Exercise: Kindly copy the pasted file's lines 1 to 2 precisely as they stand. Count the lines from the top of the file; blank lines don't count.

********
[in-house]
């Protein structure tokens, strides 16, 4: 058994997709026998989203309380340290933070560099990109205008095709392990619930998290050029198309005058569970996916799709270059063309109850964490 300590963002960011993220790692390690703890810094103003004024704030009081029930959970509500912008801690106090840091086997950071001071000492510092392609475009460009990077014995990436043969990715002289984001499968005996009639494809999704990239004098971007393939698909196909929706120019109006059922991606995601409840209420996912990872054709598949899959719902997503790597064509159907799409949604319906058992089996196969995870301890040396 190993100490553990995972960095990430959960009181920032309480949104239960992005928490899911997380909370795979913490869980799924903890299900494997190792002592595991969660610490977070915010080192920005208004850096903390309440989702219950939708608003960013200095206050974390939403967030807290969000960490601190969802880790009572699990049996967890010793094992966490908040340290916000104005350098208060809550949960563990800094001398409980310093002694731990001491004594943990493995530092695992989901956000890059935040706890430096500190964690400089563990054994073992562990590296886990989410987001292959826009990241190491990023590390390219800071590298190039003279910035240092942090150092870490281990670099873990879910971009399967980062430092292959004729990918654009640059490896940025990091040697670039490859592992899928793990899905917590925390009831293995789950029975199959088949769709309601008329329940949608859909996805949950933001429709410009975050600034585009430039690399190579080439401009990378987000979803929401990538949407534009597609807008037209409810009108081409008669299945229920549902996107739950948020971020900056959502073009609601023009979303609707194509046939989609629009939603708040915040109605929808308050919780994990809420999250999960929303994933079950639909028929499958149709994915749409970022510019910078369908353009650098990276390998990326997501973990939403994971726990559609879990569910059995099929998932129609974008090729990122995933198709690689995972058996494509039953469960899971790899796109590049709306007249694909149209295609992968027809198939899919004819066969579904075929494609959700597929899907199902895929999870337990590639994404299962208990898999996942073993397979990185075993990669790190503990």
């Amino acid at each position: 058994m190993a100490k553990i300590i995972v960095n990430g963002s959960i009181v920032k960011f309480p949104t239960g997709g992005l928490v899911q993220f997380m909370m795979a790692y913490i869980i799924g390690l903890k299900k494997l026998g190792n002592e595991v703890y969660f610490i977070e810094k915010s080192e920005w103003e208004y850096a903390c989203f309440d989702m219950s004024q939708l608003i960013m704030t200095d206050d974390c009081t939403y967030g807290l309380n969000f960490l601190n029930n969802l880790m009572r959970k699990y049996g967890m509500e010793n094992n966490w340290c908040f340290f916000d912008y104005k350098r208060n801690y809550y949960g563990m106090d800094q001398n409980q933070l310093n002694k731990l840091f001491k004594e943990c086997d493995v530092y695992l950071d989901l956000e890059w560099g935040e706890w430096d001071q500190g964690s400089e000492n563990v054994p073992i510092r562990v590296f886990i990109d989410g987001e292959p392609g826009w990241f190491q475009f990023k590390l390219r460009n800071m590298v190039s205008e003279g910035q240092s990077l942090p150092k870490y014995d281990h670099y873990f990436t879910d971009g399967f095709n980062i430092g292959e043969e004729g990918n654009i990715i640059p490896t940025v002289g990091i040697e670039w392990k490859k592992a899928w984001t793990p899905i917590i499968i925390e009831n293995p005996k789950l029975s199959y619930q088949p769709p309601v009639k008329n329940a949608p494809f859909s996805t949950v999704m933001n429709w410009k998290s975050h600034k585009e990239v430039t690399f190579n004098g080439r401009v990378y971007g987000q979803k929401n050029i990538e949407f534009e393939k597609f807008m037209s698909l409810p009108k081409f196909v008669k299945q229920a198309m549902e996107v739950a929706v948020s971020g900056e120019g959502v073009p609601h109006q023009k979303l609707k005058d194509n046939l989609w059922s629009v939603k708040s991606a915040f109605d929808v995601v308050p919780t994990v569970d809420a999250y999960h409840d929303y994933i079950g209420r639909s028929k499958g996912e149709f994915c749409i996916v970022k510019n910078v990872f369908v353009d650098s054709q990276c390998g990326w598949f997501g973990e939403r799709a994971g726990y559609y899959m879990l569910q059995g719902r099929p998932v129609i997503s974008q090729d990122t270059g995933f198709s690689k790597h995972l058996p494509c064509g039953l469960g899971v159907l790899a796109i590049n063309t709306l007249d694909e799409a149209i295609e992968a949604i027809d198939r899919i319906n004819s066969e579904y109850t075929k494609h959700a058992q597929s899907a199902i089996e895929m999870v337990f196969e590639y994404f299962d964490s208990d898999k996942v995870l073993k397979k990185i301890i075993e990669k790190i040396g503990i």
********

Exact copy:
[in-house]
């Protein structure tokens, strides 16, 4: 058994997709026998989203309380340290933070560099990109205008095709392990619930998290050029198309005058569970996916799709270059063309109850964490 300590963002960011993220790692390690703890810094103003004024704030009081029930959970509500912008801690106090840091086997950071001071000492510092392609475009460009990077014995990436043969990715002289984001499968005996009639494809999704990239004098971007393939698909196909929706120019109006059922991606995601409840209420996912990872054709598949899959719902997503790597064509159907799409949604319906058992089996196969995870301890040396 190993100490553990995972960095990430959960009181920032309480949104239960992005928490899911997380909370795979913490869980799924903890299900494997190792002592595991969660610490977070915010080192920005208004850096903390309440989702219950939708608003960013200095206050974390939403967030807290969000960490601190969802880790009572699990049996967890010793094992966490908040340290916000104005350098208060809550949960563990800094001398409980310093002694731990001491004594943990493995530092695992989901956000890059935040706890430096500190964690400089563990054994073992562990590296886990989410987001292959826009990241190491990023590390390219800071590298190039003279910035240092942090150092870490281990670099873990879910971009399967980062430092292959004729990918654009640059490896940025990091040697670039490859592992899928793990899905917590925390009831293995789950029975199959088949769709309601008329329940949608859909996805949950933001429709410009975050600034585009430039690399190579080439401009990378987000979803929401990538949407534009597609807008037209409810009108081409008669299945229920549902996107739950948020971020900056959502073009609601023009979303609707194509046939989609629009939603708040915040109605929808308050919780994990809420999250999960929303994933079950639909028929499958149709994915749409970022510019910078369908353009650098990276390998990326997501973990939403994971726990559609879990569910059995099929998932129609974008090729990122995933198709690689995972058996494509039953469960899971790899796109590049709306007249694909149209295609992968027809198939899919004819066969579904075929494609959700597929899907199902895929999870337990590639994404299962208990898999996942073993397979990185075993990669790190503990």